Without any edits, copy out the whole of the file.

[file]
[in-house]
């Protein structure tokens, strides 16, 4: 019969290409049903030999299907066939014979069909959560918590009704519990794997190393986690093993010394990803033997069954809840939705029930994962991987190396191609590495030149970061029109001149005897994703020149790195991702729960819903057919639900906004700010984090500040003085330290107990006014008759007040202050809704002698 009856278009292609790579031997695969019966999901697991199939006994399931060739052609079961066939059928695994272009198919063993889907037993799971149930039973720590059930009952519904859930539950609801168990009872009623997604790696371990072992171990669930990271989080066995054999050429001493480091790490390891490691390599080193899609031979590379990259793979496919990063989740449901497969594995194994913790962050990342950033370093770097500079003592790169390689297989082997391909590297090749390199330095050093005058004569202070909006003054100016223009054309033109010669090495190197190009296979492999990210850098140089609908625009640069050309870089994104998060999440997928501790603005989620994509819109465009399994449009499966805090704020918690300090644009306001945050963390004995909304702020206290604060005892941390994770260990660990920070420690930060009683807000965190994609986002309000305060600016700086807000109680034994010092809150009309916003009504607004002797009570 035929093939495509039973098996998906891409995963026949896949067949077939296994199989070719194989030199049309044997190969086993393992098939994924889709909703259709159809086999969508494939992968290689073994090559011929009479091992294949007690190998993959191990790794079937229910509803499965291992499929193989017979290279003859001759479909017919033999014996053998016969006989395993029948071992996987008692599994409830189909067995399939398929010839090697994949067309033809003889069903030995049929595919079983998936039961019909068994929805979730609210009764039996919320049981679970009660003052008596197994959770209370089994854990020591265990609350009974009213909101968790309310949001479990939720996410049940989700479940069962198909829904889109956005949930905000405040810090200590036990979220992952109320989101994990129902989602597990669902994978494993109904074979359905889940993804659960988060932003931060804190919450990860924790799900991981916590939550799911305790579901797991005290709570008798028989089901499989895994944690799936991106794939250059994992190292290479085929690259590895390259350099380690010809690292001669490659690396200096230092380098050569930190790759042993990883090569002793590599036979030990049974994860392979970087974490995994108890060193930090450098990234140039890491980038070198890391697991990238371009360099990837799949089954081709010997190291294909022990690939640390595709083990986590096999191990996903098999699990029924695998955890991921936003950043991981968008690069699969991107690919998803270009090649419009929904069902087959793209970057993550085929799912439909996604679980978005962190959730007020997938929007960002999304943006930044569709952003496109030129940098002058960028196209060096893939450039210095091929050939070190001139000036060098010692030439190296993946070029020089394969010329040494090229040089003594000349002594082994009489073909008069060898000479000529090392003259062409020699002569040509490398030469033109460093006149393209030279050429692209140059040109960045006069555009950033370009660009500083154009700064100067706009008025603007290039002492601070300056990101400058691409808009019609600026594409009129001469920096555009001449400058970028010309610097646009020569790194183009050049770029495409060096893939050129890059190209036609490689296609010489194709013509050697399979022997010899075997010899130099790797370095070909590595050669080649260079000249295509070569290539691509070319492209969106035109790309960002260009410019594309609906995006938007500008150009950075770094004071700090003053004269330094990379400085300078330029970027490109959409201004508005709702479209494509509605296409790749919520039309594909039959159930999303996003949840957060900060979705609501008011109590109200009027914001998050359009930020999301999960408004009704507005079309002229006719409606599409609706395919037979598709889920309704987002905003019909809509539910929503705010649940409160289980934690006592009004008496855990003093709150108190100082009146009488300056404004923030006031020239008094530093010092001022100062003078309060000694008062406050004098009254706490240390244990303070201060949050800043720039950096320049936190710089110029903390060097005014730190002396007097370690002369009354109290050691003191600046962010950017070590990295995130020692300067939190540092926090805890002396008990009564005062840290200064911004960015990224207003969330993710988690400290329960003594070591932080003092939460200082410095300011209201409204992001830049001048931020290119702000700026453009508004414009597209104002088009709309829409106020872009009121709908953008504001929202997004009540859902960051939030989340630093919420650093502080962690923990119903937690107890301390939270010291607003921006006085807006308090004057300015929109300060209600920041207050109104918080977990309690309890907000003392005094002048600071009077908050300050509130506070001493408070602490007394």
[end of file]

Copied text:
[in-house]
């Protein structure tokens, strides 16, 4: 019969290409049903030999299907066939014979069909959560918590009704519990794997190393986690093993010394990803033997069954809840939705029930994962991987190396191609590495030149970061029109001149005897994703020149790195991702729960819903057919639900906004700010984090500040003085330290107990006014008759007040202050809704002698 009856278009292609790579031997695969019966999901697991199939006994399931060739052609079961066939059928695994272009198919063993889907037993799971149930039973720590059930009952519904859930539950609801168990009872009623997604790696371990072992171990669930990271989080066995054999050429001493480091790490390891490691390599080193899609031979590379990259793979496919990063989740449901497969594995194994913790962050990342950033370093770097500079003592790169390689297989082997391909590297090749390199330095050093005058004569202070909006003054100016223009054309033109010669090495190197190009296979492999990210850098140089609908625009640069050309870089994104998060999440997928501790603005989620994509819109465009399994449009499966805090704020918690300090644009306001945050963390004995909304702020206290604060005892941390994770260990660990920070420690930060009683807000965190994609986002309000305060600016700086807000109680034994010092809150009309916003009504607004002797009570 035929093939495509039973098996998906891409995963026949896949067949077939296994199989070719194989030199049309044997190969086993393992098939994924889709909703259709159809086999969508494939992968290689073994090559011929009479091992294949007690190998993959191990790794079937229910509803499965291992499929193989017979290279003859001759479909017919033999014996053998016969006989395993029948071992996987008692599994409830189909067995399939398929010839090697994949067309033809003889069903030995049929595919079983998936039961019909068994929805979730609210009764039996919320049981679970009660003052008596197994959770209370089994854990020591265990609350009974009213909101968790309310949001479990939720996410049940989700479940069962198909829904889109956005949930905000405040810090200590036990979220992952109320989101994990129902989602597990669902994978494993109904074979359905889940993804659960988060932003931060804190919450990860924790799900991981916590939550799911305790579901797991005290709570008798028989089901499989895994944690799936991106794939250059994992190292290479085929690259590895390259350099380690010809690292001669490659690396200096230092380098050569930190790759042993990883090569002793590599036979030990049974994860392979970087974490995994108890060193930090450098990234140039890491980038070198890391697991990238371009360099990837799949089954081709010997190291294909022990690939640390595709083990986590096999191990996903098999699990029924695998955890991921936003950043991981968008690069699969991107690919998803270009090649419009929904069902087959793209970057993550085929799912439909996604679980978005962190959730007020997938929007960002999304943006930044569709952003496109030129940098002058960028196209060096893939450039210095091929050939070190001139000036060098010692030439190296993946070029020089394969010329040494090229040089003594000349002594082994009489073909008069060898000479000529090392003259062409020699002569040509490398030469033109460093006149393209030279050429692209140059040109960045006069555009950033370009660009500083154009700064100067706009008025603007290039002492601070300056990101400058691409808009019609600026594409009129001469920096555009001449400058970028010309610097646009020569790194183009050049770029495409060096893939050129890059190209036609490689296609010489194709013509050697399979022997010899075997010899130099790797370095070909590595050669080649260079000249295509070569290539691509070319492209969106035109790309960002260009410019594309609906995006938007500008150009950075770094004071700090003053004269330094990379400085300078330029970027490109959409201004508005709702479209494509509605296409790749919520039309594909039959159930999303996003949840957060900060979705609501008011109590109200009027914001998050359009930020999301999960408004009704507005079309002229006719409606599409609706395919037979598709889920309704987002905003019909809509539910929503705010649940409160289980934690006592009004008496855990003093709150108190100082009146009488300056404004923030006031020239008094530093010092001022100062003078309060000694008062406050004098009254706490240390244990303070201060949050800043720039950096320049936190710089110029903390060097005014730190002396007097370690002369009354109290050691003191600046962010950017070590990295995130020692300067939190540092926090805890002396008990009564005062840290200064911004960015990224207003969330993710988690400290329960003594070591932080003092939460200082410095300011209201409204992001830049001048931020290119702000700026453009508004414009597209104002088009709309829409106020872009009121709908953008504001929202997004009540859902960051939030989340630093919420650093502080962690923990119903937690107890301390939270010291607003921006006085807006308090004057300015929109300060209600920041207050109104918080977990309690309890907000003392005094002048600071009077908050300050509130506070001493408070602490007394």